This lesson focuses on inputs into Cytora, beginning with an overview of the ingestion process.
Intake Method
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How the Input process begins


Hi and welcome. In this video, we will explore how the input process inside order begins. We will examine the components of the input process, highlighting the role each plays in digital risk flows, digital risk processing streamlines the digitization of risk data, turning the incoming submissions into decision ready without the need for intervention from underwriters or claims handlers.

The Cytora platform supports diverse risk submissions, including new business renewals, adjustments and claims. Before we examine the input process in detail, let's first define each concept found within the digital risk process source. A source is anything or anyone submitting a risk information. For example, a new business submission from a broker, evidence of damage from a client, a police report, or files from a hospital submission. A submission is any type of file ranging from, but not limited to emails, ethanols loss reports, claims reports, photographs, police and hospital reports. Cytora collects these submissions, digitises them, and makes some decision-ready for an underwriter to quote, or a claims handler to adjudicate a claim. For example, there are several different submission types that insurers can receive. For example, new business renewals, MTAs and claims sartor offers configurable multi-step digitization flows where risk submissions are turned into decision ready, evaluated against different business rules and root for decisioning.

There are four types of data that are typically being used for processing of any submission. There is of course, the submission data, but also we have the internal, external, and inferred data. Internal data is used to give context to the submission, for example, to determine whether the company has any existing policies in place to control risk accumulation and enable cross sell, and to place a submission in the context of the current enforce portfolio. Examples of internal data include broker lists, segmentation, or enforce customer and portfolio data. External data sources are used to augment the risk information available in the submission,making it more comprehensive or granular. These data sources can come from external companies and are integrated via API, for instance, in property insurance. Data sources including imperil scores for wind, fire, flood,or subsidence are essential for precise understanding of a property risk exposure. In liability.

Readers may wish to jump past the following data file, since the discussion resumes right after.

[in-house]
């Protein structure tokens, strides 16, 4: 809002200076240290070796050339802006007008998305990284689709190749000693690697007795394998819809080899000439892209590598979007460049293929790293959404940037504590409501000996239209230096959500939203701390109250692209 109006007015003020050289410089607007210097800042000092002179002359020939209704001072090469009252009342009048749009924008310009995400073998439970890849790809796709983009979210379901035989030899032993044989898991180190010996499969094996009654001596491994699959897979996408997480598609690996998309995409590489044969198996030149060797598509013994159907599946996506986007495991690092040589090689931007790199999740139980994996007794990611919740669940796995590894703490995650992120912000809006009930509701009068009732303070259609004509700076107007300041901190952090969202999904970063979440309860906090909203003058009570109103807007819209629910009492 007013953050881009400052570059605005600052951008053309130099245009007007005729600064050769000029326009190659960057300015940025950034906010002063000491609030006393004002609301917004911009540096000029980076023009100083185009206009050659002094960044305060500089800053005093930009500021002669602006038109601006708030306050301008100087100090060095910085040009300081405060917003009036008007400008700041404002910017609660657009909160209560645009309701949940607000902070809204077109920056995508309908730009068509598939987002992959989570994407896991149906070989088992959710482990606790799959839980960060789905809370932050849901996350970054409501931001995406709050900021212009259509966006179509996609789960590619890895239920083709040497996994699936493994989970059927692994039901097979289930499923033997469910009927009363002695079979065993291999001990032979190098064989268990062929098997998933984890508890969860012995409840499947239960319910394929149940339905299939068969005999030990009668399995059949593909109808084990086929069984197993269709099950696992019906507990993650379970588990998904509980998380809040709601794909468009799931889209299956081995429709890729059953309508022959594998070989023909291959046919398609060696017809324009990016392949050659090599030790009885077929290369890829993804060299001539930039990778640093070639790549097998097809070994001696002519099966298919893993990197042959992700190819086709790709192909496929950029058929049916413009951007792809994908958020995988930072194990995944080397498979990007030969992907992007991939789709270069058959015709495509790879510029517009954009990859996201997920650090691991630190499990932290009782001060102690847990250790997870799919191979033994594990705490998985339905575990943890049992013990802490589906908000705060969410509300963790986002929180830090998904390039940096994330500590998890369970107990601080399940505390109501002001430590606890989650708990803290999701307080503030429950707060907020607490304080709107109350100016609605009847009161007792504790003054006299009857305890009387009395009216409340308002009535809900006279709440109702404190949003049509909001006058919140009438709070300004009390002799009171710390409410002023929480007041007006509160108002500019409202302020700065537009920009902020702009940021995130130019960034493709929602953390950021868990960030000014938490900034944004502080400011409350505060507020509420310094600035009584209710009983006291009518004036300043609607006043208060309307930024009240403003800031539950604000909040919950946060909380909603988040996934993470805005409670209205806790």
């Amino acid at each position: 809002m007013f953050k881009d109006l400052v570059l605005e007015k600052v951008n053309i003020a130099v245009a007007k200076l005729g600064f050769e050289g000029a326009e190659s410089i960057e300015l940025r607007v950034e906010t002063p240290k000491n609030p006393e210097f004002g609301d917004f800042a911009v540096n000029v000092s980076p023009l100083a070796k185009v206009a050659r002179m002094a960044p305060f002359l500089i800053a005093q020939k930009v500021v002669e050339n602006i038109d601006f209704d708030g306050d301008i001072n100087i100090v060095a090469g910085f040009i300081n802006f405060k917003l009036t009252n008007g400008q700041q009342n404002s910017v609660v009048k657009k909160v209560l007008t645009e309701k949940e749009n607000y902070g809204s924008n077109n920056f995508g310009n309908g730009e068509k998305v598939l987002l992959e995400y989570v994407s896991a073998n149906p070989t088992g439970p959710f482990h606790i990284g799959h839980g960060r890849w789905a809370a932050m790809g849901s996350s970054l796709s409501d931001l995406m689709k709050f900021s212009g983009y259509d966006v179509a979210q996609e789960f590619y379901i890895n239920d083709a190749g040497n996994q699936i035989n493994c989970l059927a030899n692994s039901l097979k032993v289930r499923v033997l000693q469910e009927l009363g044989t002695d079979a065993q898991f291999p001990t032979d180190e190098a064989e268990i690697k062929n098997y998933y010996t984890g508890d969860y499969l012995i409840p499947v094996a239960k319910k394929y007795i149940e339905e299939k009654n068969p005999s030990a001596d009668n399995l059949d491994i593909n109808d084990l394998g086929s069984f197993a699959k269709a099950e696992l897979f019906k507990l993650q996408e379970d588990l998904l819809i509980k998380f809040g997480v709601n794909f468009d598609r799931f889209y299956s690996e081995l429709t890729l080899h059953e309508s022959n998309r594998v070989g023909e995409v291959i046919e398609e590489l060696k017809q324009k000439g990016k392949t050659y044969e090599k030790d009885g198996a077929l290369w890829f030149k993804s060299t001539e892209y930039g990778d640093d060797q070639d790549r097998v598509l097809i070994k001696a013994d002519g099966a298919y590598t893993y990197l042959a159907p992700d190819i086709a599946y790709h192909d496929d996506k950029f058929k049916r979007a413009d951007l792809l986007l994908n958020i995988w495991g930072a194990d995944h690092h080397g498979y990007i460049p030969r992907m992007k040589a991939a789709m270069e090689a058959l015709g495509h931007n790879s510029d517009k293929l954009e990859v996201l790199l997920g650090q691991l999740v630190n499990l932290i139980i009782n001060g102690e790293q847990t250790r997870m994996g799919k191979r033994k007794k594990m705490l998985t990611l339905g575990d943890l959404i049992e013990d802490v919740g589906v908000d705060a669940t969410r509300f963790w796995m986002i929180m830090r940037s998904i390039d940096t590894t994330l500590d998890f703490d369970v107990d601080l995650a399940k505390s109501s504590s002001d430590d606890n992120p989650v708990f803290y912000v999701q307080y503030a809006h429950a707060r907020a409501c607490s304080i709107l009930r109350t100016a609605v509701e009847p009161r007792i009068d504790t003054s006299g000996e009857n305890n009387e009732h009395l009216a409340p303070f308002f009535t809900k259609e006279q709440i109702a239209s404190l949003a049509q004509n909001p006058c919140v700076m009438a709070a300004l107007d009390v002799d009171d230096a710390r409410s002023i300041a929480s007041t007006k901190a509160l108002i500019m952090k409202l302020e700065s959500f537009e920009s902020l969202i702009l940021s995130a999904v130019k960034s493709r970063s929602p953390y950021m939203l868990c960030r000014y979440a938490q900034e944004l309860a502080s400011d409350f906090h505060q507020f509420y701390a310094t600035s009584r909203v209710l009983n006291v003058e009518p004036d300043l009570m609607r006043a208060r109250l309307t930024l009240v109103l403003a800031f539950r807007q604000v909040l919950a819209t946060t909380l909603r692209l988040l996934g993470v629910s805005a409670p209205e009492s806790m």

Data sources include business activity information in aviation external data sources give information about the aircraft parts and the cost of replacement. Integrating these data sources upfront make risks decision ready without underwriters needing to do the manual lookups, which fragments a workflow, and they can visualise this data in aggregated views with graphs and charts.Inferred data refers to information that's derived from existing data sources rather than being directly provided or explicitly stated.It involves making informed assumptions or conclusions based on available data, and can provide additional insights or context that may not be immediately evident from the raw data alone evaluation. In addition to digitising the risks submission, the platform evaluates risks against different business rules, including risk appetite, portfolio strategy, straight through processing thresholds, and other configurable rules, enabling risks to be processed differently through end-to-end workflows. Providing control over target portfolio shape matching risks to different segments enables risks to be processed differently through end-to-end workflows providing control over the target portfolio shape. This enables insurers to evaluate risks more effectively by applying unique rules set up for diverse data fields.

Moreover, the platform adopts architectural principles and tools that facilitate data engineering, ensuring the integrity and reliability of the underlying data infrastructure destination.The destination of a submission could be claims handlers, underwriting teams, CRMs, administration systems, customers, in which case straight through processing and so on. Let's now look at how the input process would happen. For example, for a new business submission delivery, any source sends a submission to the Cytora platform,which is classified according to the submission type,then digitised and turned decision ready according to the target schema then moved to the destination for decisioning, but it goes far beyond what's in the risk or the claim submission. Digital risk processing also digitises and combines the many internal and external data sources required to make submission decisions across all lines of business. This enables insurers to accelerate competitive differentiation.

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